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Information Seeking Behavior

Information Seeking Behavior

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Information Seeking Behavior

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  1. Information Seeking Behavior LIS 510

  2. Introduction • Every day we are deluged by data • It is received through our five senses, which are continuously at work • Wide variety of input sources • Written material (hard copy and electronic) • Auditory (speech, radio, CDs, etc.) • Imagery (photographs, graphs, etc.) • Video (TV, movies, etc.)

  3. Information Overload • “The greatest problem of today is how to teach people to ignore the irrelevant, how to refuse to know things, before they are suffocated. For too many facts are as bad as none at all.” (W.H. Auden)

  4. Noise Trans-mitter Message source Desti-nation Receiver Channel Information Theory • Claude Shannon, 1940’s, studying communication • Ways to measure information • Communication: producing the same message at its destination as that seen at its source • Problem: a “noisy channel” can distort the message • Between transmitter and receiver, the message must be encoded • Semantic aspects are irrelevant

  5. Message Message Source Encoding Decoding Destination Channel Message Message Source Encoding (writing/indexing) Storage Decoding (Retrieval/Reading) Destination Information Theory • Better called “Communication Theory” • Communication may be over time and space

  6. What kinds of information are there? • Text • books, periodicals, WWW, memos, ads • published/refeered • Film • Photos, other Images • Broadcast TV, Radio • Telephone Conversations • Databases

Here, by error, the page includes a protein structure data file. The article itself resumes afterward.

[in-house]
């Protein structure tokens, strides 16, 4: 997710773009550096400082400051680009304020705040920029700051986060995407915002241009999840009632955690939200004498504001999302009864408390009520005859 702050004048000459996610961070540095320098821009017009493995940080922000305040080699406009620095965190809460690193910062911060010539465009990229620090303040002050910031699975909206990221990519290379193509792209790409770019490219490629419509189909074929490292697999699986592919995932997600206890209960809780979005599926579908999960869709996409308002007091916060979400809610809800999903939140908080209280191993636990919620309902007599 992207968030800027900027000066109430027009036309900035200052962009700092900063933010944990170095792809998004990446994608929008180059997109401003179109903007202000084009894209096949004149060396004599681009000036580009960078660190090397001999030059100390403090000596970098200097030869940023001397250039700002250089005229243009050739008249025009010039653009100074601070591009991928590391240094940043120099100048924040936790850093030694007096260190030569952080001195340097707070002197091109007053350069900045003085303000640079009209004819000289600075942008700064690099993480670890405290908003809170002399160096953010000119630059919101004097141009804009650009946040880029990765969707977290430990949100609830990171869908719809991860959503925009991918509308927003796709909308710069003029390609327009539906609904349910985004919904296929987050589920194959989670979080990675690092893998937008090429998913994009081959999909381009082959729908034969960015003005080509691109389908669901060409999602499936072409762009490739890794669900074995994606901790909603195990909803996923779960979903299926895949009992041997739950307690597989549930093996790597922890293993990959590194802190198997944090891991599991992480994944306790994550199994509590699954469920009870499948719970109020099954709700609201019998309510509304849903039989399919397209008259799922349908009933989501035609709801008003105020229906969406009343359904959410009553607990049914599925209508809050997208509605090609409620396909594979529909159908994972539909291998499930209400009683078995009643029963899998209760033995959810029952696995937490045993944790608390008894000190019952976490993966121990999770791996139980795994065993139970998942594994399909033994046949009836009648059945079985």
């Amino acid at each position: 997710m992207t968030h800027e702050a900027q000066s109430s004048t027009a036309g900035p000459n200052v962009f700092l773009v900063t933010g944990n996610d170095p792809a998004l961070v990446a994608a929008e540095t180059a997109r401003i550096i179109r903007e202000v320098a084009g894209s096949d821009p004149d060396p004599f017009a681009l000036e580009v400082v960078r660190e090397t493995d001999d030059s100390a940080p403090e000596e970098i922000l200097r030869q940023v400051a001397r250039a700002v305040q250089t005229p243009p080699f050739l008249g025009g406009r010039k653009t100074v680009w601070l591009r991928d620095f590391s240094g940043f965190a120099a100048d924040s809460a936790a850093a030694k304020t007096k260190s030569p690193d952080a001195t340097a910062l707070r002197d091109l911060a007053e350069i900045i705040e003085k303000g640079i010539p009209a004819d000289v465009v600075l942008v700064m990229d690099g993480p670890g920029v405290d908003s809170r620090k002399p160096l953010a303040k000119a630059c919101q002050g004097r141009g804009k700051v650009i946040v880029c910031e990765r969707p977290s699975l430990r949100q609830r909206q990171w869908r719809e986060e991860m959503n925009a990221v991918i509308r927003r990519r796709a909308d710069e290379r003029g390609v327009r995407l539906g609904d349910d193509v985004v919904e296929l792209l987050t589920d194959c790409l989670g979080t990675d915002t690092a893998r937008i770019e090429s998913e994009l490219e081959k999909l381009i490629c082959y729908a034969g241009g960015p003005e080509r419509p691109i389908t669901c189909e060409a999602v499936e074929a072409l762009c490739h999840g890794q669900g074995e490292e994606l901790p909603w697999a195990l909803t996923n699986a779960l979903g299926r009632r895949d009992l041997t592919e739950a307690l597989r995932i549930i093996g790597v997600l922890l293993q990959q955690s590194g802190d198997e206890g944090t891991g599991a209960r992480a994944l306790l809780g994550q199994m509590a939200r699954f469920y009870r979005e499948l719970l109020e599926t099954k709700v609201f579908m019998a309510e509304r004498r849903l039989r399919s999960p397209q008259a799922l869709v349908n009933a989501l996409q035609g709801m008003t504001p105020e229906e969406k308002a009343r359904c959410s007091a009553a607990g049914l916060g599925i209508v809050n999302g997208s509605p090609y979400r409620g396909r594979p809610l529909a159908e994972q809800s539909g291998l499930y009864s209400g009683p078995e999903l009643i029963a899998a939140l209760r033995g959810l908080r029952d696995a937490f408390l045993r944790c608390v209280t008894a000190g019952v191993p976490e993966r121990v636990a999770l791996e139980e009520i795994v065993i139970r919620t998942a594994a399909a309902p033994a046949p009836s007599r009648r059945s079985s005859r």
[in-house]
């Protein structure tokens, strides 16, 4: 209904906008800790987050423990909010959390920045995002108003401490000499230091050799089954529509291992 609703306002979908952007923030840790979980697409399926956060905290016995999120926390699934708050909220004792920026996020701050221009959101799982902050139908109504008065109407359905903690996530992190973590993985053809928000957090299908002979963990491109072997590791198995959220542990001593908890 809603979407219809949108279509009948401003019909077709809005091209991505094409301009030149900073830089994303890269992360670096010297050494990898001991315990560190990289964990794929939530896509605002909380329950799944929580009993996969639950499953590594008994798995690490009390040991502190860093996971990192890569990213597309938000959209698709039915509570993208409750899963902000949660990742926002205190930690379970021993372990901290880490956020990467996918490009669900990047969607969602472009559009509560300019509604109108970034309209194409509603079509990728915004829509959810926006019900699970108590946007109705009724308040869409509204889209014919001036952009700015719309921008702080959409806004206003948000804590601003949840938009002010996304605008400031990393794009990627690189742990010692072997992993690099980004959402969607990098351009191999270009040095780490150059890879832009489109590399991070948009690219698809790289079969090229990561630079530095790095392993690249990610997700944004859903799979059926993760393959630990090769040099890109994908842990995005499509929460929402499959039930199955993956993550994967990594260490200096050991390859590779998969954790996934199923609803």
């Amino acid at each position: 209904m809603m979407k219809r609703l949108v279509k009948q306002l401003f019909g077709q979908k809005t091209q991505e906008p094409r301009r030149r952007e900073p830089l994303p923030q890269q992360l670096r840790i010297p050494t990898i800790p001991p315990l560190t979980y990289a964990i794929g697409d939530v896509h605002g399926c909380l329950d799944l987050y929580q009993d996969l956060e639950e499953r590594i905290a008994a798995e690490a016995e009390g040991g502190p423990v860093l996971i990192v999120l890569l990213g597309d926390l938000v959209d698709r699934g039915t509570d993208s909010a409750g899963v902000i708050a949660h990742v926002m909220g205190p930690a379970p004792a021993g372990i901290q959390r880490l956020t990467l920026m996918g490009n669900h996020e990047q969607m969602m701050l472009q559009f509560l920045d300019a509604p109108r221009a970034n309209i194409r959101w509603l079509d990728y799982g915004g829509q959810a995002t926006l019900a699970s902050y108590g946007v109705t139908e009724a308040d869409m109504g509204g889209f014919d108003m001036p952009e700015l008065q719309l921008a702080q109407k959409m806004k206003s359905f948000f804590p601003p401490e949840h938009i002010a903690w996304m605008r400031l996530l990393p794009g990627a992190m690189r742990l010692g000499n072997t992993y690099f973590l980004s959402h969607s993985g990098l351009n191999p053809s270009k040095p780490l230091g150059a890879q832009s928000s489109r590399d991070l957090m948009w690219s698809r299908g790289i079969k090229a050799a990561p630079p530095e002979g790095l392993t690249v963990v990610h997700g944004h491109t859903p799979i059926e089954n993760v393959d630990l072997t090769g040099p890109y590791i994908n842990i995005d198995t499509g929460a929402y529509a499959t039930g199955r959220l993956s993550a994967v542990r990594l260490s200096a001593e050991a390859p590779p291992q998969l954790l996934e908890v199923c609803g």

7. How much information is there?

  8. Stored Information Print Film Optical Magnetic Communicated Internet Broadcast Phone Mail How Much Information?

  9. Print • Annual Production • Books 968,735 = 8 Terabytes (compressed image) • Newspapers 22643 = 25 Terabytes • Journals 40000 = 2 Terabytes • Magazines 80000 = 10 Terabytes • Office Documents 12x10^9 pages = 312 Terabytes • TOTAL 357 Terabytes (1824 scanned, 35 text)

  10. Print • Library of Congress Printed book collection • About 18 Million books • About 130 Terabytes (compressed image) • For all of LC we should also assume • 13M photographs, 5MB each = 65 TB • 4M maps, say 200 TB • 500K files, 1GB each = 500 TB • 3.5M sound recordings, ~2000 TB • Grand total: 3 petabytes (~3000 terabytes) • Books in Print • 3.2 Million titles • About 26 Terabytes

  11. Film and Image • Film • Photographs = 410 Petabytes per year • Movies = 16 Terabytes (Commercial Production of about 4000 films) • X-Rays = 12 Petabytes

  12. Optical Media • CD-Music 90,000 items = 58 TB • CD-ROM 3,000 items = 3 TB • DVD-Video 5,000 items = 22 TB • Total 83 TB

  13. Magnetic Media • Audio Tape 184,200,000 = 184.2 Petabytes • Video Tape 355,000,000 = 1420 • Floppy disks = 0.07 • Removable disks = 1.69 • Hard Disks = 500

  14. Medium Type of content Terabytes/Year Terabytes/Year Upper Bound Lower Bound Paper Books 8 7 Newspapers 25 20 Periodicals 12 12 Office documents 312 312 SUBTOTAL 357 351 Film Photographs 410,000 100,000 Cinema 16 16 X-Rays 12,000 12,000 SUBTOTAL 422,000 112,016 Optical Music CDs 58 40 Data CDs 3 3 DVDs 22 22 SUBTOTAL 83 65 Magnetic Camcorder 300,000 300,000 Disk drives 2,555,000 1,000,20 SUBTOTAL 2,855,000 1,300,200 TOTAL 3,277,440 1,412,632

  15. Current Size of Web • There are an estimated 2.1 Billion pages on the Web • About 21 Terabytes • About 7500 further Terabytes in web-accessed DBs. • 610 Billion email messages per year = 11285 TB • Internet Traffic is doubling every 100 days - An estimated 62 Million Americans now use the internet Radio took 38 years to get 50 M listeners, TV took 13 years, the Net took 4 years...